What scares you?
Just like humor, everybody has a different threshold for what scares them. I can watch all kinds of “reality” shows about hauntings and not get scared, but there have been times in the past when I have scared myself just by thinking about something (clips and images from things I’ve seen, like a black eyed man in A Haunting in Connecticut). I don’t watch horror movies for this reason. (I do watch Supernatural, but in that reality I can always imagine Sam and Dean will come and save me.:-) )
When I was writing ENTITY MINE I had to think about what specific things really scare me and hope my readers would feel the same (while knowing it will all be fine in the end).
Here are a couple of (I hope) scary scenes from ENTITY MINE.
The repetitive chirp of crickets alerted Devon to the fact that the long, Western New York twilight had snuck up on her and now the entire house stood cloaked in heavy shadow. She placed the last glass in the upper cupboard nearest the foyer and closed it with a decisive click. She swept her gaze across the dark kitchen, satisfied that everything was closed and put away.
“Looks good, huh?” she said to the Honey, who lay half in the kitchen and half in the bedroom.
The dog lifted her head an inch. Her back end was in shadow, but Devon could hear the thump of her fluffy, scimitar tail whacking the carpet.
Devon smiled. “Well, maybe not good, but neat anyway.”
She groped her way to the kitchen wall, fumbling for the light switch. The bulb in the fly-specked dome overhead flared on and then winked out, killing her night vision and leaving her standing in darkness so total her eyes conjured nonexistent patterns in the inky blackness. “Damn.”
She felt behind her on the wall for the switch by the front door, and flipped it up.
The light came on, filling the small foyer and spilling into the kitchen.
She gasped, her heart rate skyrocketing. Every carefully closed cupboard door hung completely open. She swallowed. “I hope that was you, Ethan.”
But somehow she knew it wasn’t.
A black figure coalesced in the doorway to the living room then crawled toward her, exuding oily menace.
A foul odor dragged her from sleep.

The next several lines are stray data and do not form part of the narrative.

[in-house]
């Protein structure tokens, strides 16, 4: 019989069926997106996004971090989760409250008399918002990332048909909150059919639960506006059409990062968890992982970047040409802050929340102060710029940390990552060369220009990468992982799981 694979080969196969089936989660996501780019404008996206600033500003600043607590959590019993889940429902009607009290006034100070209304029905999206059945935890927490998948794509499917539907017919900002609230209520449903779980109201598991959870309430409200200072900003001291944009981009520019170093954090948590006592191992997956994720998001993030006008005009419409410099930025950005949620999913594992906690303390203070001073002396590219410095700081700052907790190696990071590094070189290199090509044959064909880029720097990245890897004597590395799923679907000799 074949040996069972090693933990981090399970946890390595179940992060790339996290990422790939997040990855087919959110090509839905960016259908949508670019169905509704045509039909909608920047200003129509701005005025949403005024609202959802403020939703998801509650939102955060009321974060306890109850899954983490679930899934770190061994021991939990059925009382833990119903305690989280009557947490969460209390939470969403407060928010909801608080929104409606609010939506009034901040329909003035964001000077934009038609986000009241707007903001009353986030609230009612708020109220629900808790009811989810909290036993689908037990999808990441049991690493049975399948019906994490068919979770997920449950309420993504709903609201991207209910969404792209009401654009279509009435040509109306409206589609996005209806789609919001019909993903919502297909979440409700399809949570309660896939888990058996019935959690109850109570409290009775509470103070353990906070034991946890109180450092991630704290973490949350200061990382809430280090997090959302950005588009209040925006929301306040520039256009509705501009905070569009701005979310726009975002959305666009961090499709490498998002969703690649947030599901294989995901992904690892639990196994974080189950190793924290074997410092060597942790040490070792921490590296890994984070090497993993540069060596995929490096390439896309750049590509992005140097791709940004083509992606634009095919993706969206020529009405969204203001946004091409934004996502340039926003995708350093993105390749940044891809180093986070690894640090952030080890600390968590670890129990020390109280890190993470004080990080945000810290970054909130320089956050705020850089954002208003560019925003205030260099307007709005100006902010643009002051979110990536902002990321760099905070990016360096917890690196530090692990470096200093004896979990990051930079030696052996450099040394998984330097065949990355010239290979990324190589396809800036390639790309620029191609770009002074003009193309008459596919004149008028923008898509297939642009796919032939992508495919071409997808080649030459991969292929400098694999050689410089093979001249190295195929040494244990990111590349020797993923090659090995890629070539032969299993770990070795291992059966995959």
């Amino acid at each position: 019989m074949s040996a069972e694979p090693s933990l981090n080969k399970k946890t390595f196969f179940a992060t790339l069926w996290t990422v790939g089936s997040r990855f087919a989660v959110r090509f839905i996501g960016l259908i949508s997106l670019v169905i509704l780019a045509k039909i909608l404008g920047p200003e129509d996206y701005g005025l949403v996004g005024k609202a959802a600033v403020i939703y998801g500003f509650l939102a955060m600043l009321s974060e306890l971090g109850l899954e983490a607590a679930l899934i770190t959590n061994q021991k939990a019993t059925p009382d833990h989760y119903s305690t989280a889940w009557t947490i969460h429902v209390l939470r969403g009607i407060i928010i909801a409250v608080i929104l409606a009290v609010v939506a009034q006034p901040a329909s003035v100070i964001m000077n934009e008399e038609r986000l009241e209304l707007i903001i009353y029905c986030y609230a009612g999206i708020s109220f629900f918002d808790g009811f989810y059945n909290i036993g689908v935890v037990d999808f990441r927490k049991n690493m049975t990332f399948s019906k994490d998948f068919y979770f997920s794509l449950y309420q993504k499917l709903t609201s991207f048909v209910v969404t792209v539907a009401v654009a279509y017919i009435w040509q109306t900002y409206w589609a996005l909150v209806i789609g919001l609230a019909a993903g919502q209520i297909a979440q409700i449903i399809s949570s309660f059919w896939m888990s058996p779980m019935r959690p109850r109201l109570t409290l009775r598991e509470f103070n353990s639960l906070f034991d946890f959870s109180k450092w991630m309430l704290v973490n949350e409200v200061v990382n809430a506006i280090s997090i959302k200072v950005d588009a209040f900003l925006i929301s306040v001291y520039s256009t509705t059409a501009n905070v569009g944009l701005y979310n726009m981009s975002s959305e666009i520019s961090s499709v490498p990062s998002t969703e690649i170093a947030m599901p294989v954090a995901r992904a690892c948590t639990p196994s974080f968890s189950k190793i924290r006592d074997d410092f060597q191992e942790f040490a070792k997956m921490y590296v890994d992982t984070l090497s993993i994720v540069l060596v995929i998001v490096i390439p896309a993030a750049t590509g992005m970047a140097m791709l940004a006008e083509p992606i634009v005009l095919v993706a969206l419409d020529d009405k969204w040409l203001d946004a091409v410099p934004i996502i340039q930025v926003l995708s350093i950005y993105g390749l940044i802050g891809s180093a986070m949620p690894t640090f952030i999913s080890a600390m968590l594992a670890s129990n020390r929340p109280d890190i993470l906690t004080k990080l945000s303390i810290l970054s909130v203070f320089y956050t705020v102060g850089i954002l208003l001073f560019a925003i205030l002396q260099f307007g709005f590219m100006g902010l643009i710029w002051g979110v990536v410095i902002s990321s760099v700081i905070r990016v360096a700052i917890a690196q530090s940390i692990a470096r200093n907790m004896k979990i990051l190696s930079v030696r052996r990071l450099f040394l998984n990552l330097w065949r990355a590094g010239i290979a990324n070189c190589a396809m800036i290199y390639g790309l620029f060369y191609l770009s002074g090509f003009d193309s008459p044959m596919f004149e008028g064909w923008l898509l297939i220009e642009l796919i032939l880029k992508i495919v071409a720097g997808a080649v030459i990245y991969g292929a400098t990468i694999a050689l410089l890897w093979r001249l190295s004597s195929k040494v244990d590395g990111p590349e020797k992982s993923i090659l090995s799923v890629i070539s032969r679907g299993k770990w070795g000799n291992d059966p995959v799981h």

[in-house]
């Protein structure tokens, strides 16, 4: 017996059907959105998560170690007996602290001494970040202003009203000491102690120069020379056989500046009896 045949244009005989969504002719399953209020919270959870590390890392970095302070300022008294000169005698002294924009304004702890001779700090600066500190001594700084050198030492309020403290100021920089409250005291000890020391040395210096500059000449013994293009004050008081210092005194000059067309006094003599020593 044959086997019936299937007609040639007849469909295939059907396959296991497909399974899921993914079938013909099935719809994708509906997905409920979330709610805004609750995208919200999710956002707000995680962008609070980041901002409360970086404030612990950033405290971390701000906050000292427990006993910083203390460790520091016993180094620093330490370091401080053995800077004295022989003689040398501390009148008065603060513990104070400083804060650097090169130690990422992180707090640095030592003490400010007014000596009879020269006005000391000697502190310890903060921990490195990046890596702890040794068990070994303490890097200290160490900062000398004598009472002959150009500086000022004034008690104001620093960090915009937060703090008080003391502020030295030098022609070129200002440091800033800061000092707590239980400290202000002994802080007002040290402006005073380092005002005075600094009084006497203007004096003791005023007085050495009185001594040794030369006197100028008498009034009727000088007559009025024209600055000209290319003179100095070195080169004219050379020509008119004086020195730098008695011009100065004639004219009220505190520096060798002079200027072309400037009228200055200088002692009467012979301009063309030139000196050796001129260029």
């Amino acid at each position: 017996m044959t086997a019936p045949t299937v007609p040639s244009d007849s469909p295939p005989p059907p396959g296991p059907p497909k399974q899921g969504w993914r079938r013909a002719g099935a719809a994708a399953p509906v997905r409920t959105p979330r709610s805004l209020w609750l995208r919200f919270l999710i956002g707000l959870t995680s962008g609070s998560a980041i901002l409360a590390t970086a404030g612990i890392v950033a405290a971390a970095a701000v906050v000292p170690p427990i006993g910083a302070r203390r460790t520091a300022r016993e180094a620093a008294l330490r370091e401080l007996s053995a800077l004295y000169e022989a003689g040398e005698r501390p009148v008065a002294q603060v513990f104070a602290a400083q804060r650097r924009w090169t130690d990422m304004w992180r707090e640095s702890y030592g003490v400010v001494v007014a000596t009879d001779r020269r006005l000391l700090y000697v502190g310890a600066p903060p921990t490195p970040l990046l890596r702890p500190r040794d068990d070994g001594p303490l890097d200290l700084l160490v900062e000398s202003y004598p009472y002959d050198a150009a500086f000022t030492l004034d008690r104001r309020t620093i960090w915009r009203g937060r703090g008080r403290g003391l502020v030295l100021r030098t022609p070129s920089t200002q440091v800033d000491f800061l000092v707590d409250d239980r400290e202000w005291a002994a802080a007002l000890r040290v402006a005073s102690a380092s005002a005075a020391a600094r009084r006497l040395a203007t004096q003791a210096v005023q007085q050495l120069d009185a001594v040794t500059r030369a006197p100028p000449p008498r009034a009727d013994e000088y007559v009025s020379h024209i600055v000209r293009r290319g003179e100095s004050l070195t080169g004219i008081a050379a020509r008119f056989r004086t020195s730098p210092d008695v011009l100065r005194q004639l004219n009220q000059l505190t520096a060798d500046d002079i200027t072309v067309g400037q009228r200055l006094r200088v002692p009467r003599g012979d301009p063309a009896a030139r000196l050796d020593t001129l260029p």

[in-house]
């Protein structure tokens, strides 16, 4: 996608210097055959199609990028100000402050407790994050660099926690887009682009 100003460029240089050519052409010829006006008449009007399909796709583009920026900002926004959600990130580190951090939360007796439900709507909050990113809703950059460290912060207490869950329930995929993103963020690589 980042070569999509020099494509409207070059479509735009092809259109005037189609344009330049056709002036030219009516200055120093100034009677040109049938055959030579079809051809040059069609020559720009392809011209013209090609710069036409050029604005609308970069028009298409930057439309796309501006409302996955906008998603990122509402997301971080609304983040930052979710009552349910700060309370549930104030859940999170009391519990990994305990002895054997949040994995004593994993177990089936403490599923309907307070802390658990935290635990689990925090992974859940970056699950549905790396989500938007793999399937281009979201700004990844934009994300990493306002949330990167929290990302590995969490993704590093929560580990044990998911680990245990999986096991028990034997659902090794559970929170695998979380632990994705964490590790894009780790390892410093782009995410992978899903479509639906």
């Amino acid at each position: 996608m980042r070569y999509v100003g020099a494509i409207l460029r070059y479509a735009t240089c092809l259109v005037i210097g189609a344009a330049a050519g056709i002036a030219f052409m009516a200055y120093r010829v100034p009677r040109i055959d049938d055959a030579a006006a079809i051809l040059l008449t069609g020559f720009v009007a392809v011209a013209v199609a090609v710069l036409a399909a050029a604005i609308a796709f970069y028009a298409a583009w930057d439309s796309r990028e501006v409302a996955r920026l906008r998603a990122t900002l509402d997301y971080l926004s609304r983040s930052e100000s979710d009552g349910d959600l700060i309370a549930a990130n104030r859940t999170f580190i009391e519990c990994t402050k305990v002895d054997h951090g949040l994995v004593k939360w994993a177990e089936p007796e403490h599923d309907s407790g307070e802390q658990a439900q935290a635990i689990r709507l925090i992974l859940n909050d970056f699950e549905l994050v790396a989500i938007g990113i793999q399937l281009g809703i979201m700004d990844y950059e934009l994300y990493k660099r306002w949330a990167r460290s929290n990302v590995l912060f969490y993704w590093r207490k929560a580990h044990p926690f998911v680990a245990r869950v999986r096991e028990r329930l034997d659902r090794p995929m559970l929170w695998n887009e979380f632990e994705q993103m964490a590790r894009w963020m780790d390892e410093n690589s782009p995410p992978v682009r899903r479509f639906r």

Devon blinked into the darkness, confused. How much time had passed? Had she been asleep for seconds or hours?
The smell intensified, seeming to wrap around her, sticky and pungent like dead things preserved in formaldehyde.
Honey growled, low and menacing, and Devon froze, the hairs on her arms prickling, her pulse mimicking the tempo of the drumming rain.
Her face was toward the window, but a sticky sensation of malevolence crawled over her skin, as if she’d walked through a woman-sized cobweb.
She could hear Honey pace, whining and panting.
“Devon.” A raspy voice breathed in her ear.
Adrenaline shot through her veins and rebounded in a continuous loop. All the moisture in her mouth evaporated. Her rational mind told her to turn and look, that she was
probably imagining things. No spirit she’d ever encountered had been strong enough to be active two days in a row, but terror held her glued on her side.
Finally, through sheer force of will, she wrenched onto
And found herself face-to-face with the black figure.
A scream beat against her control, but she gulped it back. She sat up and the nasty spirit vanished. Her hand rose to her collarbone. For a second, her heart slowed, marching back toward its normal beat, then something grabbed her throat, shoving her back on the bed with bruising force.
She flailed, grabbing the slippery edge of the bed for leverage, digging her nails into the mattress. Her airway constricted. She fought to suck air past the demon’s manacle-like grip and clutched the collar of choking pressure around her neck, scrabbling to get under it, but only scraped her own skin.
Honey barked, black lips drawn back to display sharp white teeth.
Barking and the sounds of her own choking reverberated in her ears, drowning out the cadence of the rain. Her vision frayed around the edges.
She gasped, to no avail, fighting to draw air, but the apparition’s punishing grip tightened.
There was nothing she could do. She heard roaring in her ears. The sound grew louder.
The inhuman spirit was too strong. Oh, my God! She was really going to die.
So what do you find scary? Are you a scaredy cat? Does your imagination get to you, the way mine has done, while sitting in your own back yard listening to the crickets and remembering clips you’ve seen of movies like Friday the Thirteenth? “Jay, jay, jay. Kill, kill, kill.”
Or do you laugh in the face of paranormal danger and watch movies like Ouija with impunity?